I’ve just watched episode one of TV3’s new series, Harry and it’s tremendous. It’s everything I like in a TV show. Unpleasant characters, good story, people I can relate to, people I despise. Great language, great setting, good camera work, wonderful acting. My hat is off to all involved, especially to co-writer and actor Oscar Kightley, who really brings the character and story to life. It’s subtle, it’s in your face, it’s appointment television of the old school.
Unfortunately I missed the appointment and so am watching it “on demand”. Doubly unfortunately, I’m guessing about a lot of the nuance because I watched the most grainy pixelated version possible and I only watched the first 20 minutes because I have to watch it on my PC in my tiny little home office on the world’s oldest office chair.
I did try to watch it on my iPad which I suspect would have been a better experience, not least because I was in bed but also because size wise, the “700k” stream (whatever that is) would hopefully have given me a better picture. As it was, on my 21” computer monitor it was as if Auckland was recreated in Minecraft especially for this series.
TV3 did have an iPad app, but some trouble with streaming versus downloading meant they pulled it off the Appstore a while back. It hasn’t been replaced, and trying to play the HTML5 stream on the iPad simply didn’t work. Swapping browsers to a Flash friendly one didn’t help either – after half an hour of downloading apps and upgrading/downgrading my iPad (depending on your view of Flash) I got the dreaded “Due to licensing restrictions, his content is not available on a mobile device” and that was that.
Yes, I probably should have watched it on the telly (on Wednesday evening, TV3 at 930pm if you’re interested), but I missed it. Yes, I probably should be glad I can watch it online at a later date, and I am – please don’t get me wrong – but this is quality television and should be shown as such.
The content model is broken. There’s simply no other way to look at it. If digital rights management, licensing, geographical restrictions and all the rest of it were taken away I’d be able to watch the show and they’d be able to play ads to me so I could reward them for their great work. Better than that, I’d pay to watch the show. Something like this I’d probably drop the money down for a whole season sight unseen, but for something untested I’d be keen to buy the first episode (or here’s a thought, give it away free as a taster) and then upgrade if the mood took me.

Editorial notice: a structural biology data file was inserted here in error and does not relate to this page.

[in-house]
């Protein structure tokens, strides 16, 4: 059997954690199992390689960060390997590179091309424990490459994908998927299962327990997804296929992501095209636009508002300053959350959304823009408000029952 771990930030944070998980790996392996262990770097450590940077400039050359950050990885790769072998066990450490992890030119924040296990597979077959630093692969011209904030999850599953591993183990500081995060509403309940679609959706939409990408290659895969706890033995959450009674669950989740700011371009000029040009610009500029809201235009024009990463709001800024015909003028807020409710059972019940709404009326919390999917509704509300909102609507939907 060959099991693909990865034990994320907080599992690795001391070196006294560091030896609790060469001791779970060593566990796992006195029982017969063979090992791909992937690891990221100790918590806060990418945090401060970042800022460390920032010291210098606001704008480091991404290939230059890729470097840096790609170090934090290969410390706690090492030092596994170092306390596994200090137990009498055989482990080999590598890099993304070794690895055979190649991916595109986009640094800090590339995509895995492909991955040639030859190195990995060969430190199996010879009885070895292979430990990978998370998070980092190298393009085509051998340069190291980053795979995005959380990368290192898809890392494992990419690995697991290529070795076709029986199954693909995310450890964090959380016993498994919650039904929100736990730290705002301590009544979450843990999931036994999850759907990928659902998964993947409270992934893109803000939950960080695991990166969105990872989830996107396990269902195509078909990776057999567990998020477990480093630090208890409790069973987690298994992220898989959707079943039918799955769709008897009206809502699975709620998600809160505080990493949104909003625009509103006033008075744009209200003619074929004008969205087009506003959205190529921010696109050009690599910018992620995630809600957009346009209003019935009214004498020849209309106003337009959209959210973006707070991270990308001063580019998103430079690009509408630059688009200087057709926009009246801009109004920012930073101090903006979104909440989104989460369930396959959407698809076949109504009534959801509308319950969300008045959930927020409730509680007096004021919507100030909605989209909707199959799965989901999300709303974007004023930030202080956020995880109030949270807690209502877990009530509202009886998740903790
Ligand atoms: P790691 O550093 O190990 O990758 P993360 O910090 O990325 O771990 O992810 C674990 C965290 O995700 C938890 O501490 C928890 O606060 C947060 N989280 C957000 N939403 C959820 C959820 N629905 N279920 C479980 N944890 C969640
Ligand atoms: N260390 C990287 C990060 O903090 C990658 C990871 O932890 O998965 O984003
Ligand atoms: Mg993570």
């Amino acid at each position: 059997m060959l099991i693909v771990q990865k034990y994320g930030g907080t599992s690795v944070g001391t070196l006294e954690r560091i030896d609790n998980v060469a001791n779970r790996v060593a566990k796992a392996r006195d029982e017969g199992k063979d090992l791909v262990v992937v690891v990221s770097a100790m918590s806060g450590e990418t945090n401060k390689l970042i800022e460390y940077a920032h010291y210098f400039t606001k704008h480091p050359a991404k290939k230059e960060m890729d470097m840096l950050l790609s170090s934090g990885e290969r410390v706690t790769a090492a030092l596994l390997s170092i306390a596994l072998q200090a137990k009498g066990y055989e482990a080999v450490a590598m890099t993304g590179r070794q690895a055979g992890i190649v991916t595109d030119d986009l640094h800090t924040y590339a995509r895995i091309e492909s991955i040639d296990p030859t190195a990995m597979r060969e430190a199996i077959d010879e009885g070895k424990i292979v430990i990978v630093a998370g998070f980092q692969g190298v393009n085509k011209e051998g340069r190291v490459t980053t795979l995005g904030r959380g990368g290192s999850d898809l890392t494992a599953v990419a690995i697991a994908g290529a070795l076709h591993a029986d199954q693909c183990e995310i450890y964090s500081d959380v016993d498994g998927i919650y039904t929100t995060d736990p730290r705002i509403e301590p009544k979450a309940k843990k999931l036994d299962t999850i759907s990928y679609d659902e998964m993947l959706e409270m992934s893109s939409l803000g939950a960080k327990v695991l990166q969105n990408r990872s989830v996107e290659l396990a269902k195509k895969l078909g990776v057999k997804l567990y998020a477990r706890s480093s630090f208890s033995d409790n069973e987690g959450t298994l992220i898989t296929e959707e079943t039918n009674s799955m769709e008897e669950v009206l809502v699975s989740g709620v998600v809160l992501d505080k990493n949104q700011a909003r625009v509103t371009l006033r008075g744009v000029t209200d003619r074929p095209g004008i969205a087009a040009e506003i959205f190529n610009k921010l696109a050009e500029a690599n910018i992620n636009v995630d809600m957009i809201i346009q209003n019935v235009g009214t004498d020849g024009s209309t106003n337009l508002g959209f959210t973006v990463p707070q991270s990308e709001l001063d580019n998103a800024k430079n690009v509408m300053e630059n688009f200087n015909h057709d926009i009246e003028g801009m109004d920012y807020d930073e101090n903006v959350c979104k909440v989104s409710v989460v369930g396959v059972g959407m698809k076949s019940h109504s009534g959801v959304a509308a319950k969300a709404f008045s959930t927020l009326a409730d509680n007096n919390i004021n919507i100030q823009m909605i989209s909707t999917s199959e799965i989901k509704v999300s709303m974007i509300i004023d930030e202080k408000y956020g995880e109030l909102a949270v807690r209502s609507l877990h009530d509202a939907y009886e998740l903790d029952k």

I’d want to watch it online. I’d want to watch it in HD. I’d want to watch it when I want, although I’m happy to have a time limit on that if you like. If it’s a keeper I’ll buy the DVDs and stack them on my shelf, unmolested by human hand or laser eye just like all the others I’ve got. They don’t even come out of the plastic wrap these days, but I buy them because it’s the only way I can see to reward the artists for their work. I’ve long since watched the shows the way I want and we’ve discussed before the legality of that.
This isn’t TV3’s fault entirely. Nor is it Sky TV’s fault or TVNZ or any of our local content distributors. It’s much larger than that, it’s a critical failure of the initial content owners to understand the changing nature of their market and sadly, unlike the music guys who have finally got it (albeit very late on), the TV guys simply refuse to budge.
Sadly, content is the critical element that drives uptake of faster broadband services among the mainstream customer base. Home owners tend not to buy “broadband” internet, they buy “broadband homework” and “broadband gaming” and “broadband TV” all of which just so happens to require the internet to work.
If we want a faster broadband network in New Zealand that connects SME and corporate alike, we’re going to need to have the home owners see value in it and want to connect. In order to get them to connect, so they can use eHealth and eServices and eLearning, we’re going to have to give them eContent first and foremost.
My fear is, we won’t address this side of the market until it’s all too late. My hope is we get it done sooner rather than later, because I want to watch more of Oscar Kightley’s Harry and more shows like it. I just want to do it on my terms.